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In vivo neutralization of the protagonist role of macrophages during the chronic inflammatory stage of Huntington's disease

Pido-Lopez, J; Andre, R; Benjamin, AC; Ali, N; Farag, S; Tabrizi, SJ; Bates, GP; (2018) In vivo neutralization of the protagonist role of macrophages during the chronic inflammatory stage of Huntington's disease. Scientific Reports , 8 , Article 11447. 10.1038/s41598-018-29792-x. Green open access

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Abstract

Neurodegenerative diseases, characterised by the progressive and selective neuronal death in the central nervous system, are frequently accompanied by an activated immune system. In Huntington's disease (HD), clinical and animal studies show evidence of immune activity, along with hyper-reactive monocyte/macrophage responses, while application of immunosuppressive regimens have imparted beneficial effects to HD mice. These findings suggest a contributory role of the immune system in HD pathology, with immune-based interventions offering a potential therapeutic strategy. Herein, we show that peripheral and CNS immune system activity increased with disease progression in HD mouse models and defined the phenotype of the immune response. Additionally, the depletion of monocytes and macrophages in vivo, via clodronate liposome treatment, revealed a major contributory role of these innate immune cells to the chronic inflammatory milieu observed during the course of the disease. This suggests that peripheral immunomodulatory strategies targeting monocytes and macrophages could be relevant for HD.

Type: Article
Title: In vivo neutralization of the protagonist role of macrophages during the chronic inflammatory stage of Huntington's disease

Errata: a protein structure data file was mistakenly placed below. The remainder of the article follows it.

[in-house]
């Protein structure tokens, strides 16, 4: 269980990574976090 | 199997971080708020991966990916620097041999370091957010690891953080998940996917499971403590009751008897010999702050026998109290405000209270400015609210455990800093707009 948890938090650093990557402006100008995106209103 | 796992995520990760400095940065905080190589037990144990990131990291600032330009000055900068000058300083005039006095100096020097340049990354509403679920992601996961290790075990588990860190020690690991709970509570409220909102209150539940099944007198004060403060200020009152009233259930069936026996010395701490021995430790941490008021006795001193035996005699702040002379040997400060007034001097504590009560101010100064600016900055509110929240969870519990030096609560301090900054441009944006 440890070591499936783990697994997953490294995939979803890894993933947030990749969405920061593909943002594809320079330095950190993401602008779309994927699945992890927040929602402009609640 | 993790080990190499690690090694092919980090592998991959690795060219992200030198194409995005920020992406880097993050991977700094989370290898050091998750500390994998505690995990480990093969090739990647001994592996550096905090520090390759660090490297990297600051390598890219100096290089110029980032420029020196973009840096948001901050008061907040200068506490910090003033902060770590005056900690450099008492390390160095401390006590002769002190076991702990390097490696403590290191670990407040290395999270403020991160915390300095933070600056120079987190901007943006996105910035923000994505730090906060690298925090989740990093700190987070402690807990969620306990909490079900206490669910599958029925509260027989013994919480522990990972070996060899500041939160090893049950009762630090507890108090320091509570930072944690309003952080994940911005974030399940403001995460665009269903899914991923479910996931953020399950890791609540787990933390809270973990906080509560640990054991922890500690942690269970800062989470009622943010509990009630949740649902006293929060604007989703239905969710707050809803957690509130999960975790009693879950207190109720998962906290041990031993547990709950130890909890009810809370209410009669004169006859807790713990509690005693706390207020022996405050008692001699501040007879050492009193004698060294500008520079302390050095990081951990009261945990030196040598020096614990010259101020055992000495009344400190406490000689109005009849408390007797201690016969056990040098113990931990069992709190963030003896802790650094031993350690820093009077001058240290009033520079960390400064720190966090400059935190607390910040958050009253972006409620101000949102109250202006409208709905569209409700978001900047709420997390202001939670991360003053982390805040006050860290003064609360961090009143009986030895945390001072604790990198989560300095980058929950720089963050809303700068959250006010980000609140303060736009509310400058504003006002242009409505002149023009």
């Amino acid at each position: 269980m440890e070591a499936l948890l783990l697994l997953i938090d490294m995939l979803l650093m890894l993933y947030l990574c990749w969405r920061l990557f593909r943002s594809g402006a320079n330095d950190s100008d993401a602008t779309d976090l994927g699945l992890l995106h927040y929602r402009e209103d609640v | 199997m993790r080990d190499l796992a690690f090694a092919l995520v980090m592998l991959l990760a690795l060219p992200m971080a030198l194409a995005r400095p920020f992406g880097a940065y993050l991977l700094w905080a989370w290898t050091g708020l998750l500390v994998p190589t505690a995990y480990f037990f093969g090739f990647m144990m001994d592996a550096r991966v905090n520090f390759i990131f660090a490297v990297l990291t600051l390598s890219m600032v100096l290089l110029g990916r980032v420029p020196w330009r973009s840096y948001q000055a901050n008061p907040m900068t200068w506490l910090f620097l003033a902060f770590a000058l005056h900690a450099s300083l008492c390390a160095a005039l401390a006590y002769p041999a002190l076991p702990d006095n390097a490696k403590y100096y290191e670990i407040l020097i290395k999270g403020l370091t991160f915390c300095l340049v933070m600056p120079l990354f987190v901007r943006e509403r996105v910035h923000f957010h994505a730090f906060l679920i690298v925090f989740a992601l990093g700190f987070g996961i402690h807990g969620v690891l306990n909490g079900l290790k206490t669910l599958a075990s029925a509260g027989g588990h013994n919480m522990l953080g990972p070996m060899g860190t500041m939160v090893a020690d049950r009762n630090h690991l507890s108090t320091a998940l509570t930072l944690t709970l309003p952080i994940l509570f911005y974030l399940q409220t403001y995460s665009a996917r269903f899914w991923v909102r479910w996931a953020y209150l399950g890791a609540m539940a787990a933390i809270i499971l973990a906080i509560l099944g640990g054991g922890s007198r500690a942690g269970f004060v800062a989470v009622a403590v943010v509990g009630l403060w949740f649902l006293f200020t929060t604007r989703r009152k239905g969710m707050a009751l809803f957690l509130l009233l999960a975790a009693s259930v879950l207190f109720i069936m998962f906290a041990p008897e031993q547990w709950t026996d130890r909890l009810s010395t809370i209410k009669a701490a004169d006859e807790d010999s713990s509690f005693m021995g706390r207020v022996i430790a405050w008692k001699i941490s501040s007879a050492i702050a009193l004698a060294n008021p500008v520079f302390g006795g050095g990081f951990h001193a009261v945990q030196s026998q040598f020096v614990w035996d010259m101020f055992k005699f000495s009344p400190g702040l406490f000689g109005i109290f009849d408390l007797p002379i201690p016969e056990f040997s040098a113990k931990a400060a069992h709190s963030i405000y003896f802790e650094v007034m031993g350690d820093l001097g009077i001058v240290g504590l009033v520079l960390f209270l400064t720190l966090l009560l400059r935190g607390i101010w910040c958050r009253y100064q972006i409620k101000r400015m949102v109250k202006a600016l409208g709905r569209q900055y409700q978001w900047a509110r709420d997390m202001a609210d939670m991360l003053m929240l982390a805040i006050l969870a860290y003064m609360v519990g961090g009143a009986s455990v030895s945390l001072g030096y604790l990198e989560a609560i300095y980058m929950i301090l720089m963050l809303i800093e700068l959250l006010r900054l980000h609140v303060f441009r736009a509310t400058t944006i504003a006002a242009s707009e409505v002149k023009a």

Location: England
Open access status: An open access version is available from UCL Discovery
DOI: 10.1038/s41598-018-29792-x
Publisher version: https://doi.org/10.1038/s41598-018-29792-x
Language: English
Additional information: Open Access: This article is licensed under a Creative Commons Attribution 4.0 International License, which permits use, sharing, adaptation, distribution and reproduction in any medium or format, as long as you give appropriate credit to the original author(s) and the source, provide a link to the Creative Commons license, and indicate if changes were made. The images or other third party material in this article are included in the article’s Creative Commons license, unless indicated otherwise in a credit line to the material. If material is not included in the article’s Creative Commons license and your intended use is not permitted by statutory regulation or exceeds the permitted use, you will need to obtain permission directly from the copyright holder. To view a copy of this license, visit http://creativecommons.org/licenses/by/4.0/.
UCL classification: UCL > Provost and Vice Provost Offices
UCL > Provost and Vice Provost Offices > School of Life and Medical Sciences
UCL > Provost and Vice Provost Offices > School of Life and Medical Sciences > Faculty of Brain Sciences
UCL > Provost and Vice Provost Offices > School of Life and Medical Sciences > Faculty of Brain Sciences > UCL Queen Square Institute of Neurology
UCL > Provost and Vice Provost Offices > School of Life and Medical Sciences > Faculty of Brain Sciences > UCL Queen Square Institute of Neurology > Neurodegenerative Diseases
UCL > Provost and Vice Provost Offices > School of Life and Medical Sciences > Faculty of Life Sciences
URI: http://discovery.ucl.ac.uk/id/eprint/10054198
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